U.S. believes chemical weapons used in Syria attack

Initial assessment by U.S. authorities is that chemical weapons were indeed used in attack on rebel-held town of Douma.

Elad Benari,

Aftermath of attack in Douma
Aftermath of attack in Douma
Reuters

The assessment by U.S. authorities is that chemical weapons were indeed used in a besieged rebel-held town in Syria, U.S. government sources said on Sunday, according to the Reuters news agency.

At the same time, the sources said the details of the attack are still being evaluated.

The determination was made with some degree of confidence, said the sources, who stopped short of assigning blame for Saturday’s attack, which medical aid groups said killed dozens of people in the town of Douma.

Meanwhile on Sunday night, French President Emmanuel Macron accused Damascus of “chemical attacks” against civilians in Douma in a call with U.S. President Donald Trump.

The statement from the Elysee Palace quoted by AFP said Macron “strongly condemned the chemical attacks on April 7 against the population of Douma.”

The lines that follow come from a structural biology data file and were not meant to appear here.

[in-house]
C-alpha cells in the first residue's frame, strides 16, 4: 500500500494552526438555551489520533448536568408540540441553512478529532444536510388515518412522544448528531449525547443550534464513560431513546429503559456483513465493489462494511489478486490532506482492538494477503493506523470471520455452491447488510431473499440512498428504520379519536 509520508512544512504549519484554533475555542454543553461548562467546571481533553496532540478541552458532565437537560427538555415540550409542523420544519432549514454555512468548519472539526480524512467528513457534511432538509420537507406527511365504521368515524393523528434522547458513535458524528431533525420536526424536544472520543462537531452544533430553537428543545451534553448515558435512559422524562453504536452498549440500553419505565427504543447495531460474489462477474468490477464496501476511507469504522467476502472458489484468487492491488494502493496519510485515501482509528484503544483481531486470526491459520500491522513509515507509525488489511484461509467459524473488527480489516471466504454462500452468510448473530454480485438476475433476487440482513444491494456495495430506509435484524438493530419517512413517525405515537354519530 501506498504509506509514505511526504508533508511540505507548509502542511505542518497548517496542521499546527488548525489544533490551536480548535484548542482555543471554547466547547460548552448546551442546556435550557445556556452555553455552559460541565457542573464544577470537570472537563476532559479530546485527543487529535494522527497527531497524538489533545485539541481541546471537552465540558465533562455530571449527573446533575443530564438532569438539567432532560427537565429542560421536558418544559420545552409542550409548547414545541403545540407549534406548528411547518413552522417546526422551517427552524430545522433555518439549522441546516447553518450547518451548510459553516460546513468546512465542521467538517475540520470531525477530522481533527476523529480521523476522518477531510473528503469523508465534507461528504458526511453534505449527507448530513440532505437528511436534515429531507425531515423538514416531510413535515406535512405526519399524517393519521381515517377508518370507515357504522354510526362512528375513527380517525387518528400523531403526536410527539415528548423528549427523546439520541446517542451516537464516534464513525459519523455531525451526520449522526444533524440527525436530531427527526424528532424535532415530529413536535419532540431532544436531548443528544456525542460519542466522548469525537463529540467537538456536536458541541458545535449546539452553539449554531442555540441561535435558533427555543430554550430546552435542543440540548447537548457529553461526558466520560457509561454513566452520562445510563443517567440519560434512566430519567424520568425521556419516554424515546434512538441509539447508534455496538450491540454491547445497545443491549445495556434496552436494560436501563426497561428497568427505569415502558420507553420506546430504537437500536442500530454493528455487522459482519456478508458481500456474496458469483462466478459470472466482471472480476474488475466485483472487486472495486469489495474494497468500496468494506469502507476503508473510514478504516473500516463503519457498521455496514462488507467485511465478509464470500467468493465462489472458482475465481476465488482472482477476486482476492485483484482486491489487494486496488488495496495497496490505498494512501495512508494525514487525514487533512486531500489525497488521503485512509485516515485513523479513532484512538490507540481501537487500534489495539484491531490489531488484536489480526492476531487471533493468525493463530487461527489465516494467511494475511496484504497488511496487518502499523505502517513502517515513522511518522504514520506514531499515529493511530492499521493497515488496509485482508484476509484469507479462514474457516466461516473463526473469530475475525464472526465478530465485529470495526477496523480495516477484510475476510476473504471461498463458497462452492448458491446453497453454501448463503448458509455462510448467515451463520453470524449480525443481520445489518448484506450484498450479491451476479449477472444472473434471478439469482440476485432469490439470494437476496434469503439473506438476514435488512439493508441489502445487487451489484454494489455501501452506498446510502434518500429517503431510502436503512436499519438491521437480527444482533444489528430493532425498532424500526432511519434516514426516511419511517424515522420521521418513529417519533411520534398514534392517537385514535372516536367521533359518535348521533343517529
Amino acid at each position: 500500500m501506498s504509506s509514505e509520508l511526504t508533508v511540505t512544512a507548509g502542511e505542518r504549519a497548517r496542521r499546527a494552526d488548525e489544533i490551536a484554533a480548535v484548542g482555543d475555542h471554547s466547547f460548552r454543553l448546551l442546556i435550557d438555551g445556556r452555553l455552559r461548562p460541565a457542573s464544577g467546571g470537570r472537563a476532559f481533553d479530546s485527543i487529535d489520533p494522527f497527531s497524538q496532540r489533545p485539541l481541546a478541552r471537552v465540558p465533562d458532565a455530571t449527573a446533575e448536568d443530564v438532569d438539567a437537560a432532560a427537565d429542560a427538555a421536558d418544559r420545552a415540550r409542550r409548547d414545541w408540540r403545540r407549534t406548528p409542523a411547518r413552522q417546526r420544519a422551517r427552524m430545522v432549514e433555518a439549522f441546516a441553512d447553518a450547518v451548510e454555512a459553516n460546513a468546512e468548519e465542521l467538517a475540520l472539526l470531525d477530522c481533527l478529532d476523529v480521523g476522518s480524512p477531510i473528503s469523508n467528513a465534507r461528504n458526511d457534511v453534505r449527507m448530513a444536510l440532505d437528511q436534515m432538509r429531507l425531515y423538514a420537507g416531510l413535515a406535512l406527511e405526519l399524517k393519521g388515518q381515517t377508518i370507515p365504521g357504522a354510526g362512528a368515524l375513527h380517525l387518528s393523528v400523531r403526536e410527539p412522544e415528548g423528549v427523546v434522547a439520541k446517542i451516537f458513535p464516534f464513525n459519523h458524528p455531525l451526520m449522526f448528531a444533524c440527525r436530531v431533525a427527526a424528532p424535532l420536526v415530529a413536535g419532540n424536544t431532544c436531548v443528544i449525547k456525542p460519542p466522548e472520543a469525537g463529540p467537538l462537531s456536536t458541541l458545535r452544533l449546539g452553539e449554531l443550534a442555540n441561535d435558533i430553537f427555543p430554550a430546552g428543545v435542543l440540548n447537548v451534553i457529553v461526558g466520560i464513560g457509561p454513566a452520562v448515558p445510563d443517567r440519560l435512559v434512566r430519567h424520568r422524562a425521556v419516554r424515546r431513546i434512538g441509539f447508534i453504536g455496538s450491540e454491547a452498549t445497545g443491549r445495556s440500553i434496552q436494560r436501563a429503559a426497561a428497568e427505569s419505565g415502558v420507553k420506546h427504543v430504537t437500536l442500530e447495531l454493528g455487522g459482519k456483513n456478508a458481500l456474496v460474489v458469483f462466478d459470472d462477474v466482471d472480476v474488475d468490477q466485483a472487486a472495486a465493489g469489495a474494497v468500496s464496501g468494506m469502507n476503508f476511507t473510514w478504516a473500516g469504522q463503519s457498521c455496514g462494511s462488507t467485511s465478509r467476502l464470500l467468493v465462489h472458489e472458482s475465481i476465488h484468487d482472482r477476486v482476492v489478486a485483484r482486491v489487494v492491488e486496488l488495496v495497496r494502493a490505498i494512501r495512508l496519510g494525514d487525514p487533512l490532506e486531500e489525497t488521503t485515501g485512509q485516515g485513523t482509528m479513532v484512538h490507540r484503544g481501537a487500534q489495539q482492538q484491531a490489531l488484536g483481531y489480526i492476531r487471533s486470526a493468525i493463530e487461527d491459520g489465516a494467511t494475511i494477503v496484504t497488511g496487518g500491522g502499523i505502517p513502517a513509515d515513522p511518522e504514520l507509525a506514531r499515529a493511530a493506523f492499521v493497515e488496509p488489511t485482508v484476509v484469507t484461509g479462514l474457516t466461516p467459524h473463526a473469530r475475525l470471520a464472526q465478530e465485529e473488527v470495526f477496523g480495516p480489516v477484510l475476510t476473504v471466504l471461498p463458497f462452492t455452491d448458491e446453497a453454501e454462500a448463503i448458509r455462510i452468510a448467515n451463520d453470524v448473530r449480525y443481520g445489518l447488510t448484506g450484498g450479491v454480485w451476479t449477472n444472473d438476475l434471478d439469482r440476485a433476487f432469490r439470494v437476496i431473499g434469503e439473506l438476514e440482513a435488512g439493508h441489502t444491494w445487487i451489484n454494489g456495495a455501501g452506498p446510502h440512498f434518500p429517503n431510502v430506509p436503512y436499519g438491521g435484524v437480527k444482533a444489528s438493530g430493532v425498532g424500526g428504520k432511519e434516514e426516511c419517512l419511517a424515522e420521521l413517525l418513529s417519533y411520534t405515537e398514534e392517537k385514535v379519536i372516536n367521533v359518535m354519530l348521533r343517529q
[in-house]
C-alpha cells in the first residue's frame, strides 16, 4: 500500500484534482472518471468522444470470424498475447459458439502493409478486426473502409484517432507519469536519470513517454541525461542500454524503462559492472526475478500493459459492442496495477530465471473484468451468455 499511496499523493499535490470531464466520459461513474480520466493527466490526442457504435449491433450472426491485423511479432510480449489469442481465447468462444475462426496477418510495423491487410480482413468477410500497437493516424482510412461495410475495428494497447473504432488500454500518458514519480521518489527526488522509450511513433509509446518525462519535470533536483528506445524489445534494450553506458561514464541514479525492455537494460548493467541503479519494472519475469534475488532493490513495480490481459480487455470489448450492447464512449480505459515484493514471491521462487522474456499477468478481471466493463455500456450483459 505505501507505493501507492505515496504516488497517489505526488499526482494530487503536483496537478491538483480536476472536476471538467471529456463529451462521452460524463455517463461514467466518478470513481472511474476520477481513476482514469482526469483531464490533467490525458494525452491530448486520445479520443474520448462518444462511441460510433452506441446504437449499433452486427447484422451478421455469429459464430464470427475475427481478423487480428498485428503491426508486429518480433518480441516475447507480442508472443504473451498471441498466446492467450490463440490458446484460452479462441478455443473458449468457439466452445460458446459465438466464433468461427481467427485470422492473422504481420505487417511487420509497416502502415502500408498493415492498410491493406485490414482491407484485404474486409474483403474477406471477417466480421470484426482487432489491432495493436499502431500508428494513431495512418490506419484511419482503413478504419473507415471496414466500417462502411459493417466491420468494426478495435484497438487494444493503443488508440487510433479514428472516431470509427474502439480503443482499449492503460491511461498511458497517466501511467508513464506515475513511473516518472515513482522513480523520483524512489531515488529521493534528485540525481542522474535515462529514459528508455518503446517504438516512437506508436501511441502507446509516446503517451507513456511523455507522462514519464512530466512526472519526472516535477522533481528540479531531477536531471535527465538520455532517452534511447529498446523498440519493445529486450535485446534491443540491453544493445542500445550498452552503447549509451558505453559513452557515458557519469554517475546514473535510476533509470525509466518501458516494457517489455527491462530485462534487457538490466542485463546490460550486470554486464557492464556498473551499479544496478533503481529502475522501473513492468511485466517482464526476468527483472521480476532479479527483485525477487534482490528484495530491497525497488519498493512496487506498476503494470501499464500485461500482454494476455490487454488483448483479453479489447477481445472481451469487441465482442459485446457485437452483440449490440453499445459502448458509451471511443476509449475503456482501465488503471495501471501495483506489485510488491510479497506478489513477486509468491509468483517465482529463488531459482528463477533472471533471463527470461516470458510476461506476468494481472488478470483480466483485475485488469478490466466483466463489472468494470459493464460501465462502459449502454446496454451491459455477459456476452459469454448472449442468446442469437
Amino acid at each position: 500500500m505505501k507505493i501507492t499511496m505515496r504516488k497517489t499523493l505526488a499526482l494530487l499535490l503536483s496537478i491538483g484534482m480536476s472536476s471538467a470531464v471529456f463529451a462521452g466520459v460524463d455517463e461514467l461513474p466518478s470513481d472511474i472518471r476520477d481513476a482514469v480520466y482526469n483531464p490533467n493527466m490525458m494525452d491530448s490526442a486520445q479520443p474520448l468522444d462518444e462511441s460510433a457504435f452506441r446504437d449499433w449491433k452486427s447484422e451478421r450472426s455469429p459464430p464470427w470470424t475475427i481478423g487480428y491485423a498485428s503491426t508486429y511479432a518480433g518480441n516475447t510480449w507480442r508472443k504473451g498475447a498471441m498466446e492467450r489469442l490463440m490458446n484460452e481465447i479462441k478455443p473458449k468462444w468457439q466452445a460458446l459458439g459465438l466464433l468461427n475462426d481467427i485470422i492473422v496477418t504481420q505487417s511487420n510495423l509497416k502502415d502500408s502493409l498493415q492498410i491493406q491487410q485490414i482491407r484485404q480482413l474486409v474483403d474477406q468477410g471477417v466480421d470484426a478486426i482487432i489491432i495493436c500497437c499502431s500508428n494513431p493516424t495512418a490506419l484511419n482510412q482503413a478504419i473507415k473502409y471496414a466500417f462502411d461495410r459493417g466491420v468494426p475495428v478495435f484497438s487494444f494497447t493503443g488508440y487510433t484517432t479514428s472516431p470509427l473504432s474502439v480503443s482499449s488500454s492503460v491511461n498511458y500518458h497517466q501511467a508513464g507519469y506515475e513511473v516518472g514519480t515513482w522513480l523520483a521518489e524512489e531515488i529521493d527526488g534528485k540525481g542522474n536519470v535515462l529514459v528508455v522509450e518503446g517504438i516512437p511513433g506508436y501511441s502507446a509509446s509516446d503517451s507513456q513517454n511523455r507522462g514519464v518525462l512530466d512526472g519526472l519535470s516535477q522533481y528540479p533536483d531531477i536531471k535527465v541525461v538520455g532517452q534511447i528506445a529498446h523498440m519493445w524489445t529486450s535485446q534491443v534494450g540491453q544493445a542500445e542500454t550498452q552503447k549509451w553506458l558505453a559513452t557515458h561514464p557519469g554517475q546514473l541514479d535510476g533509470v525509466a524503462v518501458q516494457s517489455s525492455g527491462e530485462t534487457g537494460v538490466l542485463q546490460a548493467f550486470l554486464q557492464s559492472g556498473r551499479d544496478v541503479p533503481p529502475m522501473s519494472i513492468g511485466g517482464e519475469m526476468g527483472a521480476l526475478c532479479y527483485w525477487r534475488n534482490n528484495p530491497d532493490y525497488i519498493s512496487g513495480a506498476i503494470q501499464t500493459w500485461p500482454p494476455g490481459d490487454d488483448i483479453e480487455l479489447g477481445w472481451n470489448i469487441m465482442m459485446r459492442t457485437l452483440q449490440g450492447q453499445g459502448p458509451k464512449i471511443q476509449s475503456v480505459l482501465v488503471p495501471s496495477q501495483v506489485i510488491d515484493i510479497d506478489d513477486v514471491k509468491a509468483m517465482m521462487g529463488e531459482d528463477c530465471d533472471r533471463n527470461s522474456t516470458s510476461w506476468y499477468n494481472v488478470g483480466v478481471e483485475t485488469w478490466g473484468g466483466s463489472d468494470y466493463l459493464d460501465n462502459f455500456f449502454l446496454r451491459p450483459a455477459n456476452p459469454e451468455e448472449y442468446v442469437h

It added that Macron and Trump shared information “confirming” the use of chemical weapons and would coordinate their efforts at a meeting of the UN Security Council in New York on Monday.

The attack involved Syrian government warplanes, and according to monitoring groups, included the use of sarin nerve gas.

Casualty reports run as high as 150 dead with 1,000 more injured from the suspected chemical weapon attack.

Earlier on Sunday, U.S. President Donald Trump warned the Syrian government it would pay a “big price” for the suspected chemical weapons attack.

“Many dead, including women and children, in mindless CHEMICAL attack in Syria,” tweeted Trump.

The president also singled out Syria’s allies, Iran and Russia, for criticism, and made explicit mention of Russian President Vladimir Putin.


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